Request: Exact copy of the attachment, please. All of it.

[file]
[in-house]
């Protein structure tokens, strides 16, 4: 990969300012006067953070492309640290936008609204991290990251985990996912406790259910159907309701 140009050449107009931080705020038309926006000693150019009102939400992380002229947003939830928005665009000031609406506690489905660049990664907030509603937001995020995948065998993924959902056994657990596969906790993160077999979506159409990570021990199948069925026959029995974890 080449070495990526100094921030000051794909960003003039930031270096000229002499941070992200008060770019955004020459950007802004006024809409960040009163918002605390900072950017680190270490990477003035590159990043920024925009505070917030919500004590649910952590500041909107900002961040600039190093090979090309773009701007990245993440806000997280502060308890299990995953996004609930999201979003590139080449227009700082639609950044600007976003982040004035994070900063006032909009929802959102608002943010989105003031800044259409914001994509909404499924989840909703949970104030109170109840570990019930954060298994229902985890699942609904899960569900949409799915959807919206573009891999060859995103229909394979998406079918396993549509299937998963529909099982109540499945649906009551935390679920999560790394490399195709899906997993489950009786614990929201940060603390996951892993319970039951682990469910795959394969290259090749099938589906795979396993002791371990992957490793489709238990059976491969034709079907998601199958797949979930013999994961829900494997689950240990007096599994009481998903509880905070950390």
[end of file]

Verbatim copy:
[in-house]
């Protein structure tokens, strides 16, 4: 990969300012006067953070492309640290936008609204991290990251985990996912406790259910159907309701 140009050449107009931080705020038309926006000693150019009102939400992380002229947003939830928005665009000031609406506690489905660049990664907030509603937001995020995948065998993924959902056994657990596969906790993160077999979506159409990570021990199948069925026959029995974890 080449070495990526100094921030000051794909960003003039930031270096000229002499941070992200008060770019955004020459950007802004006024809409960040009163918002605390900072950017680190270490990477003035590159990043920024925009505070917030919500004590649910952590500041909107900002961040600039190093090979090309773009701007990245993440806000997280502060308890299990995953996004609930999201979003590139080449227009700082639609950044600007976003982040004035994070900063006032909009929802959102608002943010989105003031800044259409914001994509909404499924989840909703949970104030109170109840570990019930954060298994229902985890699942609904899960569900949409799915959807919206573009891999060859995103229909394979998406079918396993549509299937998963529909099982109540499945649906009551935390679920999560790394490399195709899906997993489950009786614990929201940060603390996951892993319970039951682990469910795959394969290259090749099938589906795979396993002791371990992957490793489709238990059976491969034709079907998601199958797949979930013999994961829900494997689950240990007096599994009481998903509880905070950390």